How to Tell When it’s Time to Start Baby on Solids
Everyone knows that when their baby is born, that baby must be given either breast milk or formula. But what most people don’t know is when they should start baby on solids. The American Association of Pediatrics (AAP) recommends that parents wait until the age of 6 months before introducing solid foods in addition to these 8 signs of readiness.
- Head control
In order for your baby to eat solid food, he needs to be able to keep his head upright. If he’s not able to do this yet, just wait a little longer until he is.
- No more extrusion reflex
This is the reflex that helps your baby from choking. But in small babies, they will instinctively push everything out of their mouths with their tongue. When they are ready to start eating solids, they will instead start swallowing pureed foods.
- Sitting upright
Your baby doesn’t have to be a master at sitting just yet but he needs to be able to sit upright enough with just a little support in order to swallow solids effectively.
- Tasting everything
Has he begun putting everything he can put his hands on into his mouth? If so, that’s a good sign he’s ready to try eating solid foods.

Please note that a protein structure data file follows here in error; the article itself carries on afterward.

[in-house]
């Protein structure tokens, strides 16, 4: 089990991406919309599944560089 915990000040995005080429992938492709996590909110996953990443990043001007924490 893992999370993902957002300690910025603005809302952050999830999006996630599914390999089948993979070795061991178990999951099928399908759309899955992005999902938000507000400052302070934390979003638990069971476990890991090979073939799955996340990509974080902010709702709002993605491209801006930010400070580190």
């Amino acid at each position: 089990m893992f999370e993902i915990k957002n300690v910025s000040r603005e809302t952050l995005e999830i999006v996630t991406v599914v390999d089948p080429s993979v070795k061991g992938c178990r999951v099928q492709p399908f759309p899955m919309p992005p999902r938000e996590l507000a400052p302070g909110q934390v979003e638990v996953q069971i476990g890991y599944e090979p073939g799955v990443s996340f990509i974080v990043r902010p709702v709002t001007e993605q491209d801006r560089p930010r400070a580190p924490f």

- Makes chewing motions
Your baby might sit on your lap while you eat and watch your spouse, and then make chewing motions with his mouth. Since the mouth and tongue develop at the same time as the digestive system, this is a good sign he’s getting ready to eat more than your breast milk.
- Major weight gain
When your baby starts doubling in weight, this is a likely time for him to begin feasting on solids. Keep in mind, he’ll simply be trying little bits of things here and there. He is not ready for an eight-course dinner just yet but he is ready for some mashed sweet potatoes or avocado.
- Increase in appetite
Babies are generally ready for solids when they still seem hungry even after eating breast milk or formula around 10 times a day.
- Great interest in what you’re eating
Babies are curious by nature. So when they’re interested in something, you’ll notice them staring at it intently or trying to grab it. If you’re holding your baby during dinner and he tries to grab food off your plate or intercept your forkful of spaghetti as you try to eat it.